So if it’s not about our degree of confidence, what does make something a theory? What makes something a theory is that it provides a general framework for explaining things. The Positivists didn’t discover this, but their idea of a theory as a formal system illustrates the idea nicely. Theories generally consist of a number of logically interconnected principles that can be mutually employed to explain and predict a range of observable phenomenon. Bear this in mind as we consider the Positivist’s view of scientific explanation.


    According to the Deductive Nomological model of explanation developed by the Logical Positivist, Carl Hempel, a scientific explanation has the form of a deductively valid argument. The difference between an argument and an explanation is just their respective purposes. Formally, arguments and explanations look alike. But the purpose of an explanation is to shed light on something we accept as true, while the purpose of an argument is to give us a reason for thinking something is true. Given this difference in purpose, we call the claim that occupies the place of the conclusion the explanandum (it’s the fact to be explained), and the claims that occupy the place of the premises the explanans (these are the claims that, taken together, provide the explanation). In a scientific explanation, the explanans will consist of laws and factual claims. The factual claims in conjunction with the laws will deductively entail the explanandum.

    For example, consider this explanation for why a rock falls to the earth:

    1. F = GM1M2/r2, Newton’s law of universal gravitation which tells us that massive bodies experience a force of mutual attraction that is proportionate to their mass and inversely proportionate to the distance between them.

    2. F=MA. This is the force law, which tells us that force equals mass times acceleration.

    3. The rock has mass of 1 Kg.

    4. The earth has a mass of 5.97219 × 1024 kilograms.

    5. The rock was released within the gravitational field of the earth.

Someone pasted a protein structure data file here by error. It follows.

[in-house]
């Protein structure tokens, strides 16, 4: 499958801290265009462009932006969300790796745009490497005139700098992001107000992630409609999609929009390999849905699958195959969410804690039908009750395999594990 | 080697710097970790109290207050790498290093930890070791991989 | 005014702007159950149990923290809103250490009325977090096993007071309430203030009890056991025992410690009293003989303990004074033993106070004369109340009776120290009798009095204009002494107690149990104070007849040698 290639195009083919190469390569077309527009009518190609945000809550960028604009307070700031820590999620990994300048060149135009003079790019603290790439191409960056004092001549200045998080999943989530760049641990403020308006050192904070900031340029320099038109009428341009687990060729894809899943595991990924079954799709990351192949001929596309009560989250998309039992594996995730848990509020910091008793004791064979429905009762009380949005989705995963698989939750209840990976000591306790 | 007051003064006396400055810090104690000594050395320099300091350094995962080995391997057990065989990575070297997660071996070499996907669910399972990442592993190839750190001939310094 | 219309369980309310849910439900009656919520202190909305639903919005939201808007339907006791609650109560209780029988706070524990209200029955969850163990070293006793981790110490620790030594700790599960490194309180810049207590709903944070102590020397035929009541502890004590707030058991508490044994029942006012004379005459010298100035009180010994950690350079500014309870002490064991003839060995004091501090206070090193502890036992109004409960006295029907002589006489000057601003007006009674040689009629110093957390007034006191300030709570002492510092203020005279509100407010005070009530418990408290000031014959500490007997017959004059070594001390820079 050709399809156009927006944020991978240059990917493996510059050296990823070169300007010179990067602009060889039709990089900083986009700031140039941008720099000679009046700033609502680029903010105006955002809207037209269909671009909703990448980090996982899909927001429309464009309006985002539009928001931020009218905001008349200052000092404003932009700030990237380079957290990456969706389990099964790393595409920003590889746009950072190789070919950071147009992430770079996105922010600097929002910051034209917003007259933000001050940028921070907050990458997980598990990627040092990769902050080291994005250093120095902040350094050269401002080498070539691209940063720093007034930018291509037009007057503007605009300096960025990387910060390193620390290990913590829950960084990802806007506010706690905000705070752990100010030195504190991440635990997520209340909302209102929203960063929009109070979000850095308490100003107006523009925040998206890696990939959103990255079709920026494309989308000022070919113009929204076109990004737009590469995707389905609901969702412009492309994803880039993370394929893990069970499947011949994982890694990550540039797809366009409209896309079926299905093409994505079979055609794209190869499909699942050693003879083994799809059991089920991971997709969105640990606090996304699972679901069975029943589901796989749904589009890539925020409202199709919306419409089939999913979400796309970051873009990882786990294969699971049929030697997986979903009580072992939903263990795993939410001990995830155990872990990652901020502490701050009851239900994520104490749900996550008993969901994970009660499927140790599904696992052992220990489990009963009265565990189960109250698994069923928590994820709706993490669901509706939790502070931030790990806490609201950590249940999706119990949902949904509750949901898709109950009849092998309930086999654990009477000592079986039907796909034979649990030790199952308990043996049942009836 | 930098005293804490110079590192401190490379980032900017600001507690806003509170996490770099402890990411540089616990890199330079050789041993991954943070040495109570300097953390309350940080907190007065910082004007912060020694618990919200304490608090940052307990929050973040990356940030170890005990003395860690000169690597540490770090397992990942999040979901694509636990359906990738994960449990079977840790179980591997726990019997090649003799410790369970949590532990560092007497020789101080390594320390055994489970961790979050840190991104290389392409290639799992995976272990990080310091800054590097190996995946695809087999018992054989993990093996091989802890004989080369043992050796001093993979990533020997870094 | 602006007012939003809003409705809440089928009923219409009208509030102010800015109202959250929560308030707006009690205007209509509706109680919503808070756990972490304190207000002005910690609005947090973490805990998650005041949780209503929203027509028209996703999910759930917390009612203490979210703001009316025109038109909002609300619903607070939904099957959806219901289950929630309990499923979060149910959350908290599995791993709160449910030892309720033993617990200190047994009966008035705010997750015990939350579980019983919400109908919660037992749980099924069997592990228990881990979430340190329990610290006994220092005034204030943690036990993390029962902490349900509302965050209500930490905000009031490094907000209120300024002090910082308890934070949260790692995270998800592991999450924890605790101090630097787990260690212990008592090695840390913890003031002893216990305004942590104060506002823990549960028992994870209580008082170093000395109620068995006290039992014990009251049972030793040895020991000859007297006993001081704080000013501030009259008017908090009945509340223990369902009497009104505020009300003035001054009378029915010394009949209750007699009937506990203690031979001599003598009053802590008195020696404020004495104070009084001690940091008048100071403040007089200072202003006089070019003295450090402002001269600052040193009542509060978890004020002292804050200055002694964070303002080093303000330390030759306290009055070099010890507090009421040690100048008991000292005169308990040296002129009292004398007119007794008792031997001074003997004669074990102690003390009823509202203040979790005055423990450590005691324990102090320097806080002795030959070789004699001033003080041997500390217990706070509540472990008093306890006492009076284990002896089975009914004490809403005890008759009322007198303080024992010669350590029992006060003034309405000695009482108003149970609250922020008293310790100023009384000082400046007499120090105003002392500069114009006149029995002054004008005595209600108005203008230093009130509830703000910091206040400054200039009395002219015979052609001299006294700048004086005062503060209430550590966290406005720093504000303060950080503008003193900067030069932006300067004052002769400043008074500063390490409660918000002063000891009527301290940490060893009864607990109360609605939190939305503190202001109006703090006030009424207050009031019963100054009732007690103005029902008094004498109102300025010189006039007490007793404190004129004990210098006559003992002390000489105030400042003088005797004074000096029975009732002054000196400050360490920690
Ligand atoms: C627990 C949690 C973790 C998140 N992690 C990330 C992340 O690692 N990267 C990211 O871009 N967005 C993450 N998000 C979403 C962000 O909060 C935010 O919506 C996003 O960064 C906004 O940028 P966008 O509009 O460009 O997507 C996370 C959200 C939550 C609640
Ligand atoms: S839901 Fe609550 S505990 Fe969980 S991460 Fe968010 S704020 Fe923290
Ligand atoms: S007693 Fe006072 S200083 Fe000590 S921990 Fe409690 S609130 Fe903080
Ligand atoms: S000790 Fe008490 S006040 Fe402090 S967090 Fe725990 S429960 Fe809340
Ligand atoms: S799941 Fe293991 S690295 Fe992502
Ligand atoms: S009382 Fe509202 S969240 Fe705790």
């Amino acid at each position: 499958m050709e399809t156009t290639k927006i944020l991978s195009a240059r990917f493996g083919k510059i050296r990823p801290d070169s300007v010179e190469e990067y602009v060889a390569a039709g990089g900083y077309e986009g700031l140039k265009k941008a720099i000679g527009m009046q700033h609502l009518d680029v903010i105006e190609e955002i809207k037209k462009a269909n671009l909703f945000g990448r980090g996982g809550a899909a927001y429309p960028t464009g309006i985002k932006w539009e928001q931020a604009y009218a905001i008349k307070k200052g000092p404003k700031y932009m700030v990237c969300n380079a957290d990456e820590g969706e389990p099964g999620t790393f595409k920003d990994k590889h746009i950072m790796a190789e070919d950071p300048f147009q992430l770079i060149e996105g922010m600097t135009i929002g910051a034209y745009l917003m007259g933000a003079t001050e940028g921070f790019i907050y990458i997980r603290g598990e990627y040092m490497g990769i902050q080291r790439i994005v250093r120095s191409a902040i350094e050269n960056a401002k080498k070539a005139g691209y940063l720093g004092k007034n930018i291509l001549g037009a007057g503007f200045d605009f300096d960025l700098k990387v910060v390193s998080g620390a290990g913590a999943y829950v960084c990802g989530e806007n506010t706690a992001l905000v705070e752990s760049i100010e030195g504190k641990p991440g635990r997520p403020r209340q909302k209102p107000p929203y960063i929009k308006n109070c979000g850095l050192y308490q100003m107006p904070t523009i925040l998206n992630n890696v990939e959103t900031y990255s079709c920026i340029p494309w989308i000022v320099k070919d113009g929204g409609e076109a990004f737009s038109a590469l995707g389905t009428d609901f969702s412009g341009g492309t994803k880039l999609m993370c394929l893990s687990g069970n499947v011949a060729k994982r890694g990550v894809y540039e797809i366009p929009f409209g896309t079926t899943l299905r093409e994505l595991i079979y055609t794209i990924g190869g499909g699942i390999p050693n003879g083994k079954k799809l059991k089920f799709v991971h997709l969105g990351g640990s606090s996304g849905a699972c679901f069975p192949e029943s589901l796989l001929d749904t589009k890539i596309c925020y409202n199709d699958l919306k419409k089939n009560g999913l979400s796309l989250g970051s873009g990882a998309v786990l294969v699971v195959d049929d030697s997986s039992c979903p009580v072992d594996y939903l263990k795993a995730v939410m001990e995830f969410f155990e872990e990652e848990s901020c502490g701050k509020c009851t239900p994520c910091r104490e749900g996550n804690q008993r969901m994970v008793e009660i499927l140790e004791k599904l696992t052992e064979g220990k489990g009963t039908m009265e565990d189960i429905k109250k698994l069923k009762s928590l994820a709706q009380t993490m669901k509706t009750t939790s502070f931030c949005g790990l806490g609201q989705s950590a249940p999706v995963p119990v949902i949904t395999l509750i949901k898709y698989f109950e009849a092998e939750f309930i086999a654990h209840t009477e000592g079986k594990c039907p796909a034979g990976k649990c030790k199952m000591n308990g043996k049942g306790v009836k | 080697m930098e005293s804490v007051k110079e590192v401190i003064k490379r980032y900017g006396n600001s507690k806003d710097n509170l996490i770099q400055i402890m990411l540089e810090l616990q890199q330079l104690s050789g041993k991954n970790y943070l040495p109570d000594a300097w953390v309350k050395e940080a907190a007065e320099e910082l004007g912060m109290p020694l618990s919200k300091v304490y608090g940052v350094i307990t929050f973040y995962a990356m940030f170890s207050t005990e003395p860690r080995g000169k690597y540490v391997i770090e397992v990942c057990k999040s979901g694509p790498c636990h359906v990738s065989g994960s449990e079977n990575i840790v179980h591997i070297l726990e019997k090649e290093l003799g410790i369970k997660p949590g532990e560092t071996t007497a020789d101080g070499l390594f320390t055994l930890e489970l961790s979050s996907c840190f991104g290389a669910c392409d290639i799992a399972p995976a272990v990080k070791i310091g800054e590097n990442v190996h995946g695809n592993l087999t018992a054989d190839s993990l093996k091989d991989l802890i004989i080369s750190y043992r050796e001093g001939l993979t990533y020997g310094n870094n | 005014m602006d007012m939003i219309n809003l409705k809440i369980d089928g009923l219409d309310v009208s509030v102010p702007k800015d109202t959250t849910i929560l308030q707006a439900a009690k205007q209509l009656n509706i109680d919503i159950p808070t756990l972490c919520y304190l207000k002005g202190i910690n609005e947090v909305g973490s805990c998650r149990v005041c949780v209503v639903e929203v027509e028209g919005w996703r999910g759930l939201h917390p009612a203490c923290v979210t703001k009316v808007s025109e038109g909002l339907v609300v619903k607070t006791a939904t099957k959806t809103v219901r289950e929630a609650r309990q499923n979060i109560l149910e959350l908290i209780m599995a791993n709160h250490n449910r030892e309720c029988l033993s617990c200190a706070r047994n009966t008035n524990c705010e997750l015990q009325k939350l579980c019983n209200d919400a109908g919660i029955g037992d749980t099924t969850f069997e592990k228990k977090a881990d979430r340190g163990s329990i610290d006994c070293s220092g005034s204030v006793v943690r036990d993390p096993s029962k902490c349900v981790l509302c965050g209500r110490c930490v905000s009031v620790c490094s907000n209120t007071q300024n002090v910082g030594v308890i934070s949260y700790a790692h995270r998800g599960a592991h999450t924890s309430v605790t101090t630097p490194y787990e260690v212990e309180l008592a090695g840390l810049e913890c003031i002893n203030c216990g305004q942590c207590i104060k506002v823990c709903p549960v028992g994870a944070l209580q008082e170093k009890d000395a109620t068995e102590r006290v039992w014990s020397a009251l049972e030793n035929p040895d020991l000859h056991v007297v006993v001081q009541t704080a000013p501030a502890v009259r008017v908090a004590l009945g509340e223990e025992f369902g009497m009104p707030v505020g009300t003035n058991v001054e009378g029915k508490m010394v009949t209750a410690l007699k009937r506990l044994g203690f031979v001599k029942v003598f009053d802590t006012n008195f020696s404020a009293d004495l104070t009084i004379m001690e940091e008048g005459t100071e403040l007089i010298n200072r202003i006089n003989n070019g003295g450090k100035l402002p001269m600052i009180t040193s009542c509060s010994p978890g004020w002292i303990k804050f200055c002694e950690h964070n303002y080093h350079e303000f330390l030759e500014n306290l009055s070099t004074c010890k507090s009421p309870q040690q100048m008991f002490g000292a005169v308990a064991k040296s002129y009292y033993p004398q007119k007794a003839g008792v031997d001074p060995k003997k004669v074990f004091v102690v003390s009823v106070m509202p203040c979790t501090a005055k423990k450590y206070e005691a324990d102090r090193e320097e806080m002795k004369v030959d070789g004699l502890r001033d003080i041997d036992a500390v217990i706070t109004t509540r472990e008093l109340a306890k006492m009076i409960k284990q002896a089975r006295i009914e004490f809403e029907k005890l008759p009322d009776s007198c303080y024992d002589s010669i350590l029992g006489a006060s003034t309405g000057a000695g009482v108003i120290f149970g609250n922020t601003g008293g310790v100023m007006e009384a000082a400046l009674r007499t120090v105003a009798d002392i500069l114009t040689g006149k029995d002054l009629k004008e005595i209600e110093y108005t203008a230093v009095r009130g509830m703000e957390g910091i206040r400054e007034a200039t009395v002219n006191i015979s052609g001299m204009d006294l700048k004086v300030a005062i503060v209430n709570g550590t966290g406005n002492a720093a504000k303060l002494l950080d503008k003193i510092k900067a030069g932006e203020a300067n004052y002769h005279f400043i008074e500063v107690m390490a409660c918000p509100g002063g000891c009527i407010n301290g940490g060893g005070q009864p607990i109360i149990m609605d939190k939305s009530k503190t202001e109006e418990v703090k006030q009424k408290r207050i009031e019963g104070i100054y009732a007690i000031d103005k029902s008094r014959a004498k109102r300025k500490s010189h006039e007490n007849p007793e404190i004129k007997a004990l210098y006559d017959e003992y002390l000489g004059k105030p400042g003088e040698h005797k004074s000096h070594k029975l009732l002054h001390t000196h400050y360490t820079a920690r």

6. No forces prevented the rock from falling to the earth.

    7. The rock fell to the earth.

    Recall that deductive logic is part of every theory, every explanatory framework. The first two claims in this explanation are statements of law from Newtonian physics. The remaining four are statements of fact. Taken together, these six claims deductively entail the explanadum, that the rock fell to the earth. This should illustrate how theories function as explanatory frameworks.

    One very useful thing Hempel’s account of explanation does is alert us to the argument-like structure of developed explanations. The basic idea here is that a complete explanation should include all of the facts involved in making the fact to be explained true. These will include both particular facts relevant to the specific fact we want explained and general principles (scientific laws in the case of scientific explanations) that belong to a broader framework for explanation. A fully developed explanation reveals a logical relationship between the fact we want to explain, other relevant facts and connecting principles like laws of nature.

    Hempel’s account of explanation faced a number of problems that have helped to refine our understanding of scientific explanation. We won’t address them here except to mention one because it’s amusing. Consider this explanation:

    1. Men who take birth control pills do not get pregnant.
    2. Bruce is a man and he takes birth control pills.
    3. Bruce is not pregnant.

    This seems to meet all of the positivist’s criteria for being an explanation. But aside from being silly, it’s at least not a very good explanation for why Bruce is not pregnant. Problem cases like this suggest that purely formal accounts of explanation like Hempel’s will fall short in sorting which facts are relevant in an explanation.

    There is also a more general lesson I’d like you to take from the positivist’s account of explanation. For your entire career as a student you’ve been asked to explain things, but odds are nobody has ever really explained what it means to explain something. Personally, I don’t think I had ever given a thought to what an explanation was until I encountered the Deductive Nomological account in a Philosophy of Science class. But now you’ve been introduced to a model of explanation. You may not find it fully applicable to every academic situation you encounter. But if you try to make use of it by thinking of explanations as having a developed argument like structure, you might find grades in many of your classes improving significantly.

    We mentioned at the outset that Logical Positivism was very much influenced by Hume’s Empiricism. You will recall that Hume argued for some surprising skeptical results. The Logical Positivists adopted one of two strategies for dealing with this. On some issues it was argued that Hume’s skeptical conclusions were acceptable, while on others Hume’s skepticism was regarded as a problem yet to be solved. As an example of the first strategy, Bertrand Russell, though not a Logical Positivist himself, wrote an influential paper in which he argued that science can proceed as usual without any reference to the notion of causation. Skepticism about necessary causal connections was deemed not to be problematic. Skepticism about induction was more difficult to accept. So the early 20th century saw a variety of sometimes colorful but generally unsuccessful attempts to resolve the problem of induction. And this brings us to Karl Popper.

    • Was this article helpful?